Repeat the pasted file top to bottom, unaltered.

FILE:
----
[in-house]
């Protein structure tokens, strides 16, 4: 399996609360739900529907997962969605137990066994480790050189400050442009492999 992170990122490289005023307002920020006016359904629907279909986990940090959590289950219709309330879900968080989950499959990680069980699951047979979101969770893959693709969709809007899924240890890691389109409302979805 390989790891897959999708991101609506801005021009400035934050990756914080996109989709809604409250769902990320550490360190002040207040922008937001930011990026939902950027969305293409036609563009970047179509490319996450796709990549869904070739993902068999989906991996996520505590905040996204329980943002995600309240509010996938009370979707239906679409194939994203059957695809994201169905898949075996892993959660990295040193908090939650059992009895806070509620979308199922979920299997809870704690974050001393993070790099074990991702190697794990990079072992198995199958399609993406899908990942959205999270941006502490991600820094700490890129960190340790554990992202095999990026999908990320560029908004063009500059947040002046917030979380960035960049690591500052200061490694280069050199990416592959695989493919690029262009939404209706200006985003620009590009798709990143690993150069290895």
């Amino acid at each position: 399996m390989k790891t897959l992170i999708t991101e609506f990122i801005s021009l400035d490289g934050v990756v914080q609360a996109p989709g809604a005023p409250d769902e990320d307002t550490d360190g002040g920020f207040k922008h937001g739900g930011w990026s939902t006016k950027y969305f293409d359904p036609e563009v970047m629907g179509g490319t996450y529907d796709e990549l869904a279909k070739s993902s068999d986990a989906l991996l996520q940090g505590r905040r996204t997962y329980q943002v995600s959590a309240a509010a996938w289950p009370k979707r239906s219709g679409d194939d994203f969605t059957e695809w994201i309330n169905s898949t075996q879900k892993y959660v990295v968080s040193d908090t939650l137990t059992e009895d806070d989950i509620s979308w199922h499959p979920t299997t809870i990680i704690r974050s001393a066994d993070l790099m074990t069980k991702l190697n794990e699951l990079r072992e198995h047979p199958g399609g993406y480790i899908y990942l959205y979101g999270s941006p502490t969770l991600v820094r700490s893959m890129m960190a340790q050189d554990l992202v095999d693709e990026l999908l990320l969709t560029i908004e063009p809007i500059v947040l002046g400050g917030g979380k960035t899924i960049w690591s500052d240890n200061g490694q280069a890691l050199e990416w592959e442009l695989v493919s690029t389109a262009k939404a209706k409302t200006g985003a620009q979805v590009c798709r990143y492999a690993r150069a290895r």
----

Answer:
[in-house]
């Protein structure tokens, strides 16, 4: 399996609360739900529907997962969605137990066994480790050189400050442009492999 992170990122490289005023307002920020006016359904629907279909986990940090959590289950219709309330879900968080989950499959990680069980699951047979979101969770893959693709969709809007899924240890890691389109409302979805 390989790891897959999708991101609506801005021009400035934050990756914080996109989709809604409250769902990320550490360190002040207040922008937001930011990026939902950027969305293409036609563009970047179509490319996450796709990549869904070739993902068999989906991996996520505590905040996204329980943002995600309240509010996938009370979707239906679409194939994203059957695809994201169905898949075996892993959660990295040193908090939650059992009895806070509620979308199922979920299997809870704690974050001393993070790099074990991702190697794990990079072992198995199958399609993406899908990942959205999270941006502490991600820094700490890129960190340790554990992202095999990026999908990320560029908004063009500059947040002046917030979380960035960049690591500052200061490694280069050199990416592959695989493919690029262009939404209706200006985003620009590009798709990143690993150069290895």
């Amino acid at each position: 399996m390989k790891t897959l992170i999708t991101e609506f990122i801005s021009l400035d490289g934050v990756v914080q609360a996109p989709g809604a005023p409250d769902e990320d307002t550490d360190g002040g920020f207040k922008h937001g739900g930011w990026s939902t006016k950027y969305f293409d359904p036609e563009v970047m629907g179509g490319t996450y529907d796709e990549l869904a279909k070739s993902s068999d986990a989906l991996l996520q940090g505590r905040r996204t997962y329980q943002v995600s959590a309240a509010a996938w289950p009370k979707r239906s219709g679409d194939d994203f969605t059957e695809w994201i309330n169905s898949t075996q879900k892993y959660v990295v968080s040193d908090t939650l137990t059992e009895d806070d989950i509620s979308w199922h499959p979920t299997t809870i990680i704690r974050s001393a066994d993070l790099m074990t069980k991702l190697n794990e699951l990079r072992e198995h047979p199958g399609g993406y480790i899908y990942l959205y979101g999270s941006p502490t969770l991600v820094r700490s893959m890129m960190a340790q050189d554990l992202v095999d693709e990026l999908l990320l969709t560029i908004e063009p809007i500059v947040l002046g400050g917030g979380k960035t899924i960049w690591s500052d240890n200061g490694q280069a890691l050199e990416w592959e442009l695989v493919s690029t389109a262009k939404a209706k409302t200006g985003a620009q979805v590009c798709r990143y492999a690993r150069a290895r």